Wednesday, March 15, 2000

The slob who came to dinner

My 6-year-old eats like a pig. Which is to say, he eats a lot and he eats messy. There are all sorts of good reasons for this--sensory-integration difficulties that cause him not to know how full his mouth is, fine motor weakness that causes wielding a fork to be a major chore--but this does not make watching him any less unappetizing. It's gotten to the point where even the kids at school don't want to watch him eat.

His specialty is cramming his mouth so full of food that he can't chew, and has to sort of wait for everything to dissolve. While doing this, he tends to get up and walk around, shedding bits of rice and corn in his wake. He is a full body eater. He wipes his mouth on his shoulder, touches his hair and gets food in it, gets food tidbits all over the table and his shirt and his pants and his chair and the floor, and has a tendency to go into his hand-flapping habit right after eating with his hands, so that morsels are scattered to the four corners of the kitchen. He also enjoys pulling the fork or spoon (when he actually uses those utensils) out of his mouth with a grand flourish, which usually results in rice being flung in Papa's face. Mealtimes in our house are what you could call stressful.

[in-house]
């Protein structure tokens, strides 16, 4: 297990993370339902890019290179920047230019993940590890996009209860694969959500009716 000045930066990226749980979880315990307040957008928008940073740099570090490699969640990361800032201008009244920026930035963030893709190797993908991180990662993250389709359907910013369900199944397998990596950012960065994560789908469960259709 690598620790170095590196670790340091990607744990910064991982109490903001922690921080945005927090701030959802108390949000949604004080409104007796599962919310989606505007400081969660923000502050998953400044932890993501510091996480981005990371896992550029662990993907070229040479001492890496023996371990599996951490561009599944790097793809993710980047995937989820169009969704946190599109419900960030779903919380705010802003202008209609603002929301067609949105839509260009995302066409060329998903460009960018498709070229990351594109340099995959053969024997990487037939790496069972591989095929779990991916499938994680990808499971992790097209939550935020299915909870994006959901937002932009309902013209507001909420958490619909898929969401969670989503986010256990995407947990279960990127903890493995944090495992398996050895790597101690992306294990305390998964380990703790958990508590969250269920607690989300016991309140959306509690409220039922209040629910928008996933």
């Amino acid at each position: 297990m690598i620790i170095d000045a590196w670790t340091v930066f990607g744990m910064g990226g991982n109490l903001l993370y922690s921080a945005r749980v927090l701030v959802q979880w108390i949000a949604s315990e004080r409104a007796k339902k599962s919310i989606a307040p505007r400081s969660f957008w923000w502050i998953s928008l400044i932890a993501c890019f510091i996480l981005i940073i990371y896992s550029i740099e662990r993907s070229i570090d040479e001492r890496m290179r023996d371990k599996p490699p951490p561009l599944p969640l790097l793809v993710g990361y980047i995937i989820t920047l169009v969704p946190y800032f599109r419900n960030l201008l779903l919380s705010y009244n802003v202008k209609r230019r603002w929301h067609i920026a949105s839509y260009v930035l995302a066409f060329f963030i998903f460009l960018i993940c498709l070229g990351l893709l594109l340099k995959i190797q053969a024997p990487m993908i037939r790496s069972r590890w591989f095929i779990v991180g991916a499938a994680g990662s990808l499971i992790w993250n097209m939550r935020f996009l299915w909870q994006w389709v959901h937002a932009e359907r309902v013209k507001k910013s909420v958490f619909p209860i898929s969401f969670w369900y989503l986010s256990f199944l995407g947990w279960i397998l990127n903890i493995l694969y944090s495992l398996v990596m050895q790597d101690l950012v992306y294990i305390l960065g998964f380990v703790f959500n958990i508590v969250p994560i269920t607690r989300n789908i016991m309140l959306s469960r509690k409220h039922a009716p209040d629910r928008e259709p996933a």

Now, the only way I know to discipline a child into good table manners is to remove him from the table at the first infraction. Unfortunately, that's not an option with this little guy, simply because he is such a little guy. We're talking 37 pounds at age almost-seven. He's lost the "You can feed this starving child for 5 cents a day" look he had when we brought him home from a Russian orphanage five-and-a-half years ago, but he's still way wiry. His spring jacket is a size 2/3, and though the shortness of the sleeves indicate a new size is called for, there's no strain on the snaps down the front. Finding pants for him is an endless challenge--we need about a size 6 in length and a size 3 in the waist. So in the long run, having him pack in the food is significantly more important than packing it in prettily.

But in the short run--well, yuck. There are only so many times you can see a boy cram food into his mouth with both hands before you start to consider offering a liquid diet and a straw. With sensory-integration therapy, things have gotten slowly better--his days of stuffing an entire Taco Bell soft taco in his mouth at once are happily over. We're now trying doling out a few bites at a time, in a bowl with a rim for his left hand to hold on to, out of the action, while his right hand scoops the food up with a spoon. The theory is that he can push the food against the side of the bowl instead of the side of his hand, and maybe keep his mitts clean. The theory has flaws, but it's holding up. It's either this, or put a trough in the corner of the kitchen and let him just stick his face in and go at it. Honestly, there'd probably be less clean-up with that.

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